Why teenagers become ‘allergic’ to their parents has been revealed
Parenting expert reveals why teenagers become ‘allergic’ to their parents – and the four rules caregivers should follow to cope with it
- An expert has revealed why teenagers become ‘allergic’ to their parents
- Dr Justin Coulson said behavioural changes are important in development
- He has shared four rules parents can follow to help them navigate these years
Parents having tumultuous relationships with their teenage children isn’t uncommon but an expert has revealed why this happens in the first place.
Australian parenting author and father of six, Dr Justin Coulson, explained that this change in behaviour is an important part of the developmental process.
‘As hard as it is to experience, it is developmentally appropriate for teens to pull away from their parents,’ he wrote for his website Happy Families.
‘It’s called identity development, and it’s essential for our adolescents to do this to become fully functioning adults, to develop their own sense of who they are and to create their own personalities, with individual opinions, ideas and experiences.’
‘As hard as it is to experience, it is developmentally appropriate for teens to pull away from their parents,’ Dr Coulson said
He explained that some teenagers find it easier to become ‘themselves’ by turning away other humans.
Although it can lead to opposition, frustration and retaliation, parents need to understand that this behaviour is part of the process of growing up.
‘Teens and parents do clash, but it doesn’t have to become an “allergic” relationship,’ he said.
The father-of-six revealed that there are four rules parents can follow to help them navigate through the ‘teen years’.
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Australian parenting author and father of six, Dr Justin Coulson, explained that teenager’s becoming ‘allergic’ to their parents is an important part of the developmental process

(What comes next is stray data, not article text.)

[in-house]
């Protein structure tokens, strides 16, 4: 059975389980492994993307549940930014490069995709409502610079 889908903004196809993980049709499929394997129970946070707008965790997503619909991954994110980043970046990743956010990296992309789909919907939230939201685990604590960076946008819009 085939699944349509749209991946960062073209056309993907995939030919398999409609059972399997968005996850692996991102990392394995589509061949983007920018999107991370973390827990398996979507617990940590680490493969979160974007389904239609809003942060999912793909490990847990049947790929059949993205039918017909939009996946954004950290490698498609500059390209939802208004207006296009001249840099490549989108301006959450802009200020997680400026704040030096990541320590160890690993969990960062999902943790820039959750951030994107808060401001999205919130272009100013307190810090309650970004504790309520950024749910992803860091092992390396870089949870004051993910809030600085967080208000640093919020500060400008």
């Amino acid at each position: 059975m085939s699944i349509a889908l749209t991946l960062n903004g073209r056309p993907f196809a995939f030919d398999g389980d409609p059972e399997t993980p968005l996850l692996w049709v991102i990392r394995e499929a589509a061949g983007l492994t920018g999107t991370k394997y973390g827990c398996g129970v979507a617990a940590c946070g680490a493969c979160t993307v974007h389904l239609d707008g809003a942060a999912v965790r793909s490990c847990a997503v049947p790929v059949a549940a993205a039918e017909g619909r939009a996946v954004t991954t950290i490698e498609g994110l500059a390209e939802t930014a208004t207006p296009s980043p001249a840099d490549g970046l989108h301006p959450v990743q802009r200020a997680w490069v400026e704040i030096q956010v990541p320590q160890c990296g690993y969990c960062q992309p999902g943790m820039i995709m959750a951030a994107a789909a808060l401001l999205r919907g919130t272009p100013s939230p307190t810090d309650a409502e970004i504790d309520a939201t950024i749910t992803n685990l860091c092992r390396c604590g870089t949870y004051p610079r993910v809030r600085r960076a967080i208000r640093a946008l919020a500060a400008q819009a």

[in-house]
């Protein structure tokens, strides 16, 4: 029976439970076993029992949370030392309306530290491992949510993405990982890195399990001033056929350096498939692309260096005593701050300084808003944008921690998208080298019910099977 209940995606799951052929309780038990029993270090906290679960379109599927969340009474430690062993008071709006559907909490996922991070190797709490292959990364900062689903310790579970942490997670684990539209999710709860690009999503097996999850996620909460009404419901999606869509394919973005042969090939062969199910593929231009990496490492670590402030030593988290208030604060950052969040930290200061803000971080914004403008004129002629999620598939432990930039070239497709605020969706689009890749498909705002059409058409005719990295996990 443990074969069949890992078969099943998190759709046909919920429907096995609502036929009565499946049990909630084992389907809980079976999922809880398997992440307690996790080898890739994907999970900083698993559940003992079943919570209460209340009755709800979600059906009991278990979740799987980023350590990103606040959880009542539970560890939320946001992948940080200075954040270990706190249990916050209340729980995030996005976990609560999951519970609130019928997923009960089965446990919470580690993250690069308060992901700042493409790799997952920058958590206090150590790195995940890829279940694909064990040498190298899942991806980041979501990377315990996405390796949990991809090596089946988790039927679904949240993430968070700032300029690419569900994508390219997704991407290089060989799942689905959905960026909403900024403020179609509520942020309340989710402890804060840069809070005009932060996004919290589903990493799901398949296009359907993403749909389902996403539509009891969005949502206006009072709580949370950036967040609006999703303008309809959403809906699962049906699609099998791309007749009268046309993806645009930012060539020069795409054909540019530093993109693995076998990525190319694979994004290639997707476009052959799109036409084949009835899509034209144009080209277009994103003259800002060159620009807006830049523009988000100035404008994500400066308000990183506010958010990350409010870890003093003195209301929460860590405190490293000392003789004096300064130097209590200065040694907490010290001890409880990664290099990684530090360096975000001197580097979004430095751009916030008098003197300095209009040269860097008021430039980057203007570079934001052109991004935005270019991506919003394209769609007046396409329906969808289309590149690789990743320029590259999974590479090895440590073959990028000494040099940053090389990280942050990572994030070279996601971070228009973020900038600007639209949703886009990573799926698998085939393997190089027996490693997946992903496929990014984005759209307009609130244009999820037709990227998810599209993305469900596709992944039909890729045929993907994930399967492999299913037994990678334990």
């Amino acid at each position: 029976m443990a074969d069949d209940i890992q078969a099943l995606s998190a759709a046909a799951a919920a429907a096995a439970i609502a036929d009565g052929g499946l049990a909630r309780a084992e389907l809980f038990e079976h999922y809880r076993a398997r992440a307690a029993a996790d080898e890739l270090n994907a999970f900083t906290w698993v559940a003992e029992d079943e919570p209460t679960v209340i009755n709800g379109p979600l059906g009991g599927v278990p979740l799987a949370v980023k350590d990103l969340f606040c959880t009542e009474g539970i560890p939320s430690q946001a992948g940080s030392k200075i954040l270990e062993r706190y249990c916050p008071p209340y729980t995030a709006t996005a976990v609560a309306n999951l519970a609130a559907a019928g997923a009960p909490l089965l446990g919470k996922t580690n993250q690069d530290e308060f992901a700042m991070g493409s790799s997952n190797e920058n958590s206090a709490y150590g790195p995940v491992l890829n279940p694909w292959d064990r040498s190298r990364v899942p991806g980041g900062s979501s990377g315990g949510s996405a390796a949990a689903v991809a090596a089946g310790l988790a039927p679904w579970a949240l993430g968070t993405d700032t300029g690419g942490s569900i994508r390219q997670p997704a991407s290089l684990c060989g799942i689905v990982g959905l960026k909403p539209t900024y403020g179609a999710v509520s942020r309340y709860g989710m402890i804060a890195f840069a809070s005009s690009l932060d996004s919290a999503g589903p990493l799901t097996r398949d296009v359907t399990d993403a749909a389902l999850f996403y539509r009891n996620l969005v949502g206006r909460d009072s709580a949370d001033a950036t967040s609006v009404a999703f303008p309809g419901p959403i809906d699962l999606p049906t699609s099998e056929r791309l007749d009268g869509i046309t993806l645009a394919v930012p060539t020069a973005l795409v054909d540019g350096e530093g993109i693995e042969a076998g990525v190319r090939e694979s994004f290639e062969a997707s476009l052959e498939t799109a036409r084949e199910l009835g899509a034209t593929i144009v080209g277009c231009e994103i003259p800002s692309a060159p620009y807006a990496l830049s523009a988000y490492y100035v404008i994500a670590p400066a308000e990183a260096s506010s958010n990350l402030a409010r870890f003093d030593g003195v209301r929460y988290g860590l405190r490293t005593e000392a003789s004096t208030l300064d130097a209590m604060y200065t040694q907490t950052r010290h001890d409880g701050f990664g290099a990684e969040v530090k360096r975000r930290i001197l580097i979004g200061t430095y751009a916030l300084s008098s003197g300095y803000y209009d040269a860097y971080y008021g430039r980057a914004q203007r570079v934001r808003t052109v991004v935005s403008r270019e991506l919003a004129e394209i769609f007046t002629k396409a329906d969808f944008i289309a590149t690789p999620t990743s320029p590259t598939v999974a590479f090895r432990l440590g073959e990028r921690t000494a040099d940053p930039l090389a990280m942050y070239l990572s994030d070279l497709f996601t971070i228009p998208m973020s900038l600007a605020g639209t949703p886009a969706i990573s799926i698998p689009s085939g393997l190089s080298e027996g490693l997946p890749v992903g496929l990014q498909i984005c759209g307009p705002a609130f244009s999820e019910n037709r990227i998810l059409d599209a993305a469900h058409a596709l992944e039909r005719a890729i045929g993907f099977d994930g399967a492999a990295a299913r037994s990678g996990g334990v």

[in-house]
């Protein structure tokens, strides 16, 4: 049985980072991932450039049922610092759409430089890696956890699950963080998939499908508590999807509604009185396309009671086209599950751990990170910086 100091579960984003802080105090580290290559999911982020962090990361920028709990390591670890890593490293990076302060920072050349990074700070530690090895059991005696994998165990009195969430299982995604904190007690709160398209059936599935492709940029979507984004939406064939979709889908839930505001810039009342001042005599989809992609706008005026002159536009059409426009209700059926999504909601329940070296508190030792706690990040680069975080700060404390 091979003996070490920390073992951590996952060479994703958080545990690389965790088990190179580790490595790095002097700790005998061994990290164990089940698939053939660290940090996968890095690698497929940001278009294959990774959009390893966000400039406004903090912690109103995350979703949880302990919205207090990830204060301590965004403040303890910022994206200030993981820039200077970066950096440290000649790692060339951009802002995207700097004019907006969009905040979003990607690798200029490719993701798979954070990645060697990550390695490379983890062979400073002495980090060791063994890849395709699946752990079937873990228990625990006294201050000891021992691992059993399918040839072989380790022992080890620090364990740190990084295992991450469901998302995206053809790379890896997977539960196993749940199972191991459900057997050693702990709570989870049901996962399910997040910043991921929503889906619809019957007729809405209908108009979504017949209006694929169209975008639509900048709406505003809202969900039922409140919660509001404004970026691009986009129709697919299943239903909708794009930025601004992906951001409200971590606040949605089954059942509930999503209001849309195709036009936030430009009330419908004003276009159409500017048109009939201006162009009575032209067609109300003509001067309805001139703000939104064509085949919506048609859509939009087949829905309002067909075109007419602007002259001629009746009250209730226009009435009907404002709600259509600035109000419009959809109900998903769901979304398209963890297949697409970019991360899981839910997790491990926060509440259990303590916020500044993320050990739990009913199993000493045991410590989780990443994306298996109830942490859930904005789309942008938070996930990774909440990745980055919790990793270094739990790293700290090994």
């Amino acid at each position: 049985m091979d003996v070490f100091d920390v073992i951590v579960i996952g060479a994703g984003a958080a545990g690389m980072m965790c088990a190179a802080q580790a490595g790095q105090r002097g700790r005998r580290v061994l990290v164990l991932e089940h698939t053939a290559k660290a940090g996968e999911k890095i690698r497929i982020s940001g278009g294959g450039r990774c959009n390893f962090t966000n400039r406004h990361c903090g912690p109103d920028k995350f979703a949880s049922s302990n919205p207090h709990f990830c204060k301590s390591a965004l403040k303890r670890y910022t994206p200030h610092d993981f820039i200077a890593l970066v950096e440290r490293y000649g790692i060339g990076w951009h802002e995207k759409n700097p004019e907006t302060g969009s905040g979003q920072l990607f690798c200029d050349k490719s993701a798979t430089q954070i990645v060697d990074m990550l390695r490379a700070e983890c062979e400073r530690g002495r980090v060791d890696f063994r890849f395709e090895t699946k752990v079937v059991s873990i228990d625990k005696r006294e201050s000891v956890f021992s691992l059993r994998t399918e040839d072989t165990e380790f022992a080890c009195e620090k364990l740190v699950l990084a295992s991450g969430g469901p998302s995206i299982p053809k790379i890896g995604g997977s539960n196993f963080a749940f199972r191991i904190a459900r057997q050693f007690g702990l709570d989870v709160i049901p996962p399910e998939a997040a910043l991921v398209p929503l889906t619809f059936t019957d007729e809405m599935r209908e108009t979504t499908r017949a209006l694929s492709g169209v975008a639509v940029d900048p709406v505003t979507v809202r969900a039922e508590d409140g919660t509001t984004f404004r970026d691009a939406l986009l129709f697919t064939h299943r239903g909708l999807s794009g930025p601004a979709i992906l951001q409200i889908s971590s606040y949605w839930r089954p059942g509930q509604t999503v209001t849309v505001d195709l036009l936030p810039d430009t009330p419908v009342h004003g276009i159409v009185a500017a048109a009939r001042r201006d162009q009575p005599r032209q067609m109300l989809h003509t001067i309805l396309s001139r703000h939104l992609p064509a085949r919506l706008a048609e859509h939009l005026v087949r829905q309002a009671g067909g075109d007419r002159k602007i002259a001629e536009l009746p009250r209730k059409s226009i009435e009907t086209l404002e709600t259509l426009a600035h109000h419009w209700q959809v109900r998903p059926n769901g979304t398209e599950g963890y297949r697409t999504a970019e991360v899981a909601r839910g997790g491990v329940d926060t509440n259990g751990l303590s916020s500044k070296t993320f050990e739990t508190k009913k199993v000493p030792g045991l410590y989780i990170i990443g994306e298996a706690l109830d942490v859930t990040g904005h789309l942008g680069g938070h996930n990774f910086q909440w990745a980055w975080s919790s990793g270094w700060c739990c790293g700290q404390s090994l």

Rule #1: Stay close to your kids
He said that teenagers need love too and they want their parents involved in their lives, even if they don’t act like it.
‘Being involved doesn’t mean constantly telling them what to do though. In fact, this is the time when the parent-teen relationship should become less authoritarian and more egalitarian,’ he said.
‘If our teens feel that we are constantly telling them what to do, giving them correction and direction, it doesn’t work out so well.’
Dr Coulson said research has shown that teenagers best deal with the upheaval of these years when parents take time to listen and talk to them.
Rule #2: Give them limits
Although most teenagers don’t want limits it’s important that they have boundaries as they keep them safe.
He said that it is the job of parents to set sensible limits without them feeling like an injustice has taken place.
‘Create natural and realistic boundaries, with their input, so they feel secure but still have the space they need to feel a sense of independence,’ Dr Coulson said.
And though we shouldn’t make too many hard and fast rules, we need to stand by the ones we do make.
Parents also need to pay close attention to their moods, get to know their friends and keep an eye on their school work.
He explained that some teenagers find it easier to become ‘themselves’ by turning away other humans (pictured with his family)
Rule #3: Have fun together
‘One of the best ways to develop a more equal adult relationship with your child as he grows is to find a mutual interest,’ Dr Coulson said.
He recommended that parents and children find an activity that they both love and do it together.
This allows everyone to get to know each other in an entirely new way and feel close to each other again.
Rule #4: Ensure there are other trustworthy adults they can turn to
Dr Coulson said that not all teenagers may feel comfortable talking to their own parents about their problems.
This is why parents need to ensure they have other supportive adults they can go to.
‘By incorporating these rules, we can stay close to our teens, even when they are feeling “allergic” to us,’ he said.
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